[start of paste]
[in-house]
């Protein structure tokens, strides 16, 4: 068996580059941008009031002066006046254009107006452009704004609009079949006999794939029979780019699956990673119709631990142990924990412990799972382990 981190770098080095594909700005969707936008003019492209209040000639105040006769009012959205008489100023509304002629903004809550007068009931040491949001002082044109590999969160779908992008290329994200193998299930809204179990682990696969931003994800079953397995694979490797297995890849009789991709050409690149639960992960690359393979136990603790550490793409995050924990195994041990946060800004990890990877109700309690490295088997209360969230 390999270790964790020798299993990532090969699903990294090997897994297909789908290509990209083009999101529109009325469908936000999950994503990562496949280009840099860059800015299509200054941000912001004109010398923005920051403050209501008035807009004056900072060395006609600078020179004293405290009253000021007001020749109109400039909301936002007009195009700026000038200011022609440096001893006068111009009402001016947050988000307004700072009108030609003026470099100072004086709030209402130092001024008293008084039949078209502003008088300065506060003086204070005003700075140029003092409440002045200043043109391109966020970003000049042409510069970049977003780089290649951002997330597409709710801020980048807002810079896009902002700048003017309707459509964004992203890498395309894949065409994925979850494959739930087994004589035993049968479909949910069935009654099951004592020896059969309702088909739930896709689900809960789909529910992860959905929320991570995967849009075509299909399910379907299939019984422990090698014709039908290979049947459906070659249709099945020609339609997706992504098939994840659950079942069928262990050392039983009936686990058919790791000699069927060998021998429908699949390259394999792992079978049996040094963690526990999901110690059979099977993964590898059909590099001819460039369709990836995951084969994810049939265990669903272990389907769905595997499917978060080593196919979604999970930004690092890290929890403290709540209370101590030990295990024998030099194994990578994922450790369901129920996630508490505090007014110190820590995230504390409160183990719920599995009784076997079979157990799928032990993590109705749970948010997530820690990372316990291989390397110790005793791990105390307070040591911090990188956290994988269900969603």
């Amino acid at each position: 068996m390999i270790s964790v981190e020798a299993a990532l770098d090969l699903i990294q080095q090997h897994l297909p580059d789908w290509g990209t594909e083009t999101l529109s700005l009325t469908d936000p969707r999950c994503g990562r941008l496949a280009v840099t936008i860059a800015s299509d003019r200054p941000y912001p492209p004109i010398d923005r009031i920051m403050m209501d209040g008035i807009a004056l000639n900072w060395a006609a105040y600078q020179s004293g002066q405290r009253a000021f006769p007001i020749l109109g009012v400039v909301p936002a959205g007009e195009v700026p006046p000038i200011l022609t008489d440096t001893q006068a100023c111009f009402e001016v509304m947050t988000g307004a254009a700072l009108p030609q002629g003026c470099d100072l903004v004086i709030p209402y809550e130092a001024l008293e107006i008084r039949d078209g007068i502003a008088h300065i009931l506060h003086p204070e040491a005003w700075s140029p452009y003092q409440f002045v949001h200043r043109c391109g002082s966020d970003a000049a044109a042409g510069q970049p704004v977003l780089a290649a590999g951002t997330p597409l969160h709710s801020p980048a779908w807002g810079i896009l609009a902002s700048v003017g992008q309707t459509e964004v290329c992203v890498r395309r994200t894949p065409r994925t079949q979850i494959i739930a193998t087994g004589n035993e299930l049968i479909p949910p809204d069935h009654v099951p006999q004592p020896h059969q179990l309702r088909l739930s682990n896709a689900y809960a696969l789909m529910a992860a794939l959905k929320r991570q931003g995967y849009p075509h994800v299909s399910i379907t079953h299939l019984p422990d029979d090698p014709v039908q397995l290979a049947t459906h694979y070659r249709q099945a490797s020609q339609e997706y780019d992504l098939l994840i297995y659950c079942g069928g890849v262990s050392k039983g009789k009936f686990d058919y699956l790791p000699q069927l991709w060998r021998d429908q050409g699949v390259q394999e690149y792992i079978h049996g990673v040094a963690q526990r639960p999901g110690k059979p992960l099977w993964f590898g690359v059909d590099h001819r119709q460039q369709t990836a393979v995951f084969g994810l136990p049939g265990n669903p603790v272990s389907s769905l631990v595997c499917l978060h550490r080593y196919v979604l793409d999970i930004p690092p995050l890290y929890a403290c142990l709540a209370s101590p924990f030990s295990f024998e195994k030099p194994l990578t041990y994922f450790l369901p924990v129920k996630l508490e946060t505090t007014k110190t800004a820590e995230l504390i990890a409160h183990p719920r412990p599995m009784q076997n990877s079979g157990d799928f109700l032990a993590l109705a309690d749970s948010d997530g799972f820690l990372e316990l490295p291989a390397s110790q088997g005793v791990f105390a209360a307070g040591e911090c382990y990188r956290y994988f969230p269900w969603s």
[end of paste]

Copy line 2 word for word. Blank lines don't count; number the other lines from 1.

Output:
């Protein structure tokens, strides 16, 4: 068996580059941008009031002066006046254009107006452009704004609009079949006999794939029979780019699956990673119709631990142990924990412990799972382990 981190770098080095594909700005969707936008003019492209209040000639105040006769009012959205008489100023509304002629903004809550007068009931040491949001002082044109590999969160779908992008290329994200193998299930809204179990682990696969931003994800079953397995694979490797297995890849009789991709050409690149639960992960690359393979136990603790550490793409995050924990195994041990946060800004990890990877109700309690490295088997209360969230 390999270790964790020798299993990532090969699903990294090997897994297909789908290509990209083009999101529109009325469908936000999950994503990562496949280009840099860059800015299509200054941000912001004109010398923005920051403050209501008035807009004056900072060395006609600078020179004293405290009253000021007001020749109109400039909301936002007009195009700026000038200011022609440096001893006068111009009402001016947050988000307004700072009108030609003026470099100072004086709030209402130092001024008293008084039949078209502003008088300065506060003086204070005003700075140029003092409440002045200043043109391109966020970003000049042409510069970049977003780089290649951002997330597409709710801020980048807002810079896009902002700048003017309707459509964004992203890498395309894949065409994925979850494959739930087994004589035993049968479909949910069935009654099951004592020896059969309702088909739930896709689900809960789909529910992860959905929320991570995967849009075509299909399910379907299939019984422990090698014709039908290979049947459906070659249709099945020609339609997706992504098939994840659950079942069928262990050392039983009936686990058919790791000699069927060998021998429908699949390259394999792992079978049996040094963690526990999901110690059979099977993964590898059909590099001819460039369709990836995951084969994810049939265990669903272990389907769905595997499917978060080593196919979604999970930004690092890290929890403290709540209370101590030990295990024998030099194994990578994922450790369901129920996630508490505090007014110190820590995230504390409160183990719920599995009784076997079979157990799928032990993590109705749970948010997530820690990372316990291989390397110790005793791990105390307070040591911090990188956290994988269900969603």